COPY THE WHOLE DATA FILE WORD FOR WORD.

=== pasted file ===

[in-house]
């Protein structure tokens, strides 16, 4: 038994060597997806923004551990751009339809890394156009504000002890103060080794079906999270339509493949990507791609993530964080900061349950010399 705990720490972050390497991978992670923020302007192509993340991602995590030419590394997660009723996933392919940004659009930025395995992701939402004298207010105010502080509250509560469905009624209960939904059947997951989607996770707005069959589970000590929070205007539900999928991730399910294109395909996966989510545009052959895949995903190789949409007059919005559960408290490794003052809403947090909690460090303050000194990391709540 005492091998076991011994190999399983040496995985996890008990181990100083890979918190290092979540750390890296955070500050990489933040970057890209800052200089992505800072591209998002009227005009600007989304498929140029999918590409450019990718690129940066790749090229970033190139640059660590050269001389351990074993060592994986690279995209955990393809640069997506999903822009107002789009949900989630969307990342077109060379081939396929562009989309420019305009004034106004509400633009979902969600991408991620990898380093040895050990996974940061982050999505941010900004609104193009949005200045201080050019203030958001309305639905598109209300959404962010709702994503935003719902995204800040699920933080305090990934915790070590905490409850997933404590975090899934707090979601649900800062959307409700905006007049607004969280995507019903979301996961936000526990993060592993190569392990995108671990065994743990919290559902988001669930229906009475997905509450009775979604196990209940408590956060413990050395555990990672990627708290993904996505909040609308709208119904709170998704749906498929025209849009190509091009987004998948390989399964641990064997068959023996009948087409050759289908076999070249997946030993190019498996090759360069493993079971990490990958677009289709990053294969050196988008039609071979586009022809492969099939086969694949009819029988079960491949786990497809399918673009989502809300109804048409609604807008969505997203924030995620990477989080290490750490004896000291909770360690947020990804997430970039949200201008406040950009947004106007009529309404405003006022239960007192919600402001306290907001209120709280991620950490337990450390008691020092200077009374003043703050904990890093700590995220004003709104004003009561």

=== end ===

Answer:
[in-house]
């Protein structure tokens, strides 16, 4: 038994060597997806923004551990751009339809890394156009504000002890103060080794079906999270339509493949990507791609993530964080900061349950010399 705990720490972050390497991978992670923020302007192509993340991602995590030419590394997660009723996933392919940004659009930025395995992701939402004298207010105010502080509250509560469905009624209960939904059947997951989607996770707005069959589970000590929070205007539900999928991730399910294109395909996966989510545009052959895949995903190789949409007059919005559960408290490794003052809403947090909690460090303050000194990391709540 005492091998076991011994190999399983040496995985996890008990181990100083890979918190290092979540750390890296955070500050990489933040970057890209800052200089992505800072591209998002009227005009600007989304498929140029999918590409450019990718690129940066790749090229970033190139640059660590050269001389351990074993060592994986690279995209955990393809640069997506999903822009107002789009949900989630969307990342077109060379081939396929562009989309420019305009004034106004509400633009979902969600991408991620990898380093040895050990996974940061982050999505941010900004609104193009949005200045201080050019203030958001309305639905598109209300959404962010709702994503935003719902995204800040699920933080305090990934915790070590905490409850997933404590975090899934707090979601649900800062959307409700905006007049607004969280995507019903979301996961936000526990993060592993190569392990995108671990065994743990919290559902988001669930229906009475997905509450009775979604196990209940408590956060413990050395555990990672990627708290993904996505909040609308709208119904709170998704749906498929025209849009190509091009987004998948390989399964641990064997068959023996009948087409050759289908076999070249997946030993190019498996090759360069493993079971990490990958677009289709990053294969050196988008039609071979586009022809492969099939086969694949009819029988079960491949786990497809399918673009989502809300109804048409609604807008969505997203924030995620990477989080290490750490004896000291909770360690947020990804997430970039949200201008406040950009947004106007009529309404405003006022239960007192919600402001306290907001209120709280991620950490337990450390008691020092200077009374003043703050904990890093700590995220004003709104004003009561």